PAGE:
How to use your iPhone as a webcam for video conferencing

Coronavirus lockdowns, quarantines, and shelter in place orders mean you're likely spending a lot more time communicating with coworkers, family and friends through video chat and conferencing apps like Zoom (P.S. here are 13 top Zoom tips).

If webcams are out of stock or you just don't want to buy a new one, you can easily use your nice smartphone camera and create one for yourself. Just because you’re working from home now doesn’t mean you’re off the hook when it comes to meetings. And just because you don’t have a spare webcam around doesn’t mean you need to peel back the tape that’s covering your laptop’s camera—as long as you have an iPhone or an iPad, you can easily turn it into a makeshift webcam.

There are a few different apps you can use, but we recommend Kinoni’s EpocCam Webcam. Not only is it easy to set up, but the free version with ads and occasional watermarking works with both Mac and PC (iVCam is a good option if you’re using Windows). Any iOS device that’s running iOS 10.3 or later will work, so even if you have an old iPhone 5 or iPad mini 2 in a drawer, it’ll work.

How to use your iPhone as a webcam

To get started, first download the EpocCam app on your iPhone or iPad. Then head over to your Mac or PC and visit www.kinoni.com to download the driver for macOS (10.12 and later) or Windows (Windows 7 and later). Follow the steps to install and then restart your machine just to be sure it’s recognized.

Once you’re up and running, go back to your iPhone and launch the EpocCam app. Don’t be worried if all you see is a black screen with an image of a laptop and a phone pulsing circles—that means the app is searching for your computer. Once you launch an app on your computer that supports video, the EpocCam app will activate and bean video over Wi-Fi to your computer. For example, if you’re using Skype, go to the Audio & Video settings, and select EpocCam from the drop-down menu above the video screen. You can use this Github site to test the connection; Mac users can also download the EpocCam Viewer for Mac to test it.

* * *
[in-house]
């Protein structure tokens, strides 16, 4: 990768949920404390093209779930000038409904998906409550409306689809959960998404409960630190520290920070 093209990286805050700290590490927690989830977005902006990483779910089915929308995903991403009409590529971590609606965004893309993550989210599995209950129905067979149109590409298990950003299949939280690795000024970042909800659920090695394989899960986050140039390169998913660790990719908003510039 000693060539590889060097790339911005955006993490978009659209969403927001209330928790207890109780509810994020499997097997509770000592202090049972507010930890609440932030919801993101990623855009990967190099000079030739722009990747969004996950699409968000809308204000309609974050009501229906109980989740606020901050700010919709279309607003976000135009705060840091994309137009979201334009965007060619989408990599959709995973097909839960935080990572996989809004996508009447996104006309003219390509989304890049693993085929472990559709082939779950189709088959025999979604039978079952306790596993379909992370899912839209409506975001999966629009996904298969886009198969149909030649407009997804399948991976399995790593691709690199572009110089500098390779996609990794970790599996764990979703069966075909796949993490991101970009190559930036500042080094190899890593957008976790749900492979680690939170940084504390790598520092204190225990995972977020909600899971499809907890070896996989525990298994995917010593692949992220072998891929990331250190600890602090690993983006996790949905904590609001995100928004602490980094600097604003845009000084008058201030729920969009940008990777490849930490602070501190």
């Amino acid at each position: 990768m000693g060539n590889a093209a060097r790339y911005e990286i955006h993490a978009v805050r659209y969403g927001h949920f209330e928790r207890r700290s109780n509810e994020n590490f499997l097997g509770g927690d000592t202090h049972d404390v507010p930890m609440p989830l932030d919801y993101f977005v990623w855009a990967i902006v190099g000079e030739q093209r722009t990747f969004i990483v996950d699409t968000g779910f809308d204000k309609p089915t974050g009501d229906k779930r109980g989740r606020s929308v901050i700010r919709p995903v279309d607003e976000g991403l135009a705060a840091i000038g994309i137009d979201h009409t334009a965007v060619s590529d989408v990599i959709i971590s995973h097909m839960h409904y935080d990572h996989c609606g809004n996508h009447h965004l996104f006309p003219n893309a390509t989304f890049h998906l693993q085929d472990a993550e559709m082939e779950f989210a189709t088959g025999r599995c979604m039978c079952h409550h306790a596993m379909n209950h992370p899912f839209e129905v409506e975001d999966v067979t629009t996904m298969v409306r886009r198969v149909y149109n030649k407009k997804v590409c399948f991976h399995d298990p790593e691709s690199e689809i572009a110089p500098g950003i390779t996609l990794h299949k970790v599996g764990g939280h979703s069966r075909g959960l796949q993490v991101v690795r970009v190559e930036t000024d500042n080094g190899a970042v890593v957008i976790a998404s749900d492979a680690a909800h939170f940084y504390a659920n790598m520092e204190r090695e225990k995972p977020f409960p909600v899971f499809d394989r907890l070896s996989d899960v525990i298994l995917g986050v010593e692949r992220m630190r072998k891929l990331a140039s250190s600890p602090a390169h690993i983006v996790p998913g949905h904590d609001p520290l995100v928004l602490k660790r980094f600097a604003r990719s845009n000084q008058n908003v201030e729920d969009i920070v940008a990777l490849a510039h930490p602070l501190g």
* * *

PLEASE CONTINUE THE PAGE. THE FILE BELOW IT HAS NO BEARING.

Once you’re up and running, go back to your iPhone and launch the EpocCam app. Don’t be worried if all you see is a black screen with an image of a laptop and a phone pulsing circles—that means the app is searching for your computer. Once you launch an app on your computer that supports video, the EpocCam app will activate and bean video over Wi-Fi to your computer. For example, if you’re using Skype, go to the Audio & Video settings, and select EpocCam from the drop-down menu above the video screen

If you’re using the free version of EpocCam, the video will be limited to 640x480 at 30fps, but you can download EpocCam Webcamera for Computer for $8 to raise it to 1080p Full HD video. And if you’re looking to run more than one stream simultaneously (as well as the same HD features as EpocCam Webcamera), EpocCam MultiCam is available for $20.

A few troubleshooting tips: If EpocCam isn’t listed as an option, try installing the driver again. If it still doesn’t work, make sure your iPhone and computer are both connected to the same Wi-Fi network. Also, if you see a black screen with a spinning loading icon in the video window and the iPhone app is open, try quitting the apps on both your iPhone and computer and relaunching. If that doesn’t fix it, try restarting your computer.

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